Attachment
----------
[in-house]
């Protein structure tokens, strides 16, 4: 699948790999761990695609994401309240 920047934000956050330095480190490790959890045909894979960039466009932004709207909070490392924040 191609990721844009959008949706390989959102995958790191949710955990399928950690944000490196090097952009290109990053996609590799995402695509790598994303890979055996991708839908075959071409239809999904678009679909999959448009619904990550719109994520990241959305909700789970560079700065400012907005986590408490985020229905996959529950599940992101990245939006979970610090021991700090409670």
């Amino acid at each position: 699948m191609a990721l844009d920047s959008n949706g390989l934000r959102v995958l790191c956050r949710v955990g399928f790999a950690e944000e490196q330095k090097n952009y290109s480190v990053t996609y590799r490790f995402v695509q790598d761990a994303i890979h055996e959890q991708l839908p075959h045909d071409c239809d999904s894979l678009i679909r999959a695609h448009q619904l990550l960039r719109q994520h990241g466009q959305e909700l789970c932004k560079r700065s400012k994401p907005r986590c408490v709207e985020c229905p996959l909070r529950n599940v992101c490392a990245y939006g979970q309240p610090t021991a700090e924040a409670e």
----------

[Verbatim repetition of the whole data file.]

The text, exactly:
[in-house]
């Protein structure tokens, strides 16, 4: 699948790999761990695609994401309240 920047934000956050330095480190490790959890045909894979960039466009932004709207909070490392924040 191609990721844009959008949706390989959102995958790191949710955990399928950690944000490196090097952009290109990053996609590799995402695509790598994303890979055996991708839908075959071409239809999904678009679909999959448009619904990550719109994520990241959305909700789970560079700065400012907005986590408490985020229905996959529950599940992101990245939006979970610090021991700090409670």
């Amino acid at each position: 699948m191609a990721l844009d920047s959008n949706g390989l934000r959102v995958l790191c956050r949710v955990g399928f790999a950690e944000e490196q330095k090097n952009y290109s480190v990053t996609y590799r490790f995402v695509q790598d761990a994303i890979h055996e959890q991708l839908p075959h045909d071409c239809d999904s894979l678009i679909r999959a695609h448009q619904l990550l960039r719109q994520h990241g466009q959305e909700l789970c932004k560079r700065s400012k994401p907005r986590c408490v709207e985020c229905p996959l909070r529950n599940v992101c490392a990245y939006g979970q309240p610090t021991a700090e924040a409670e």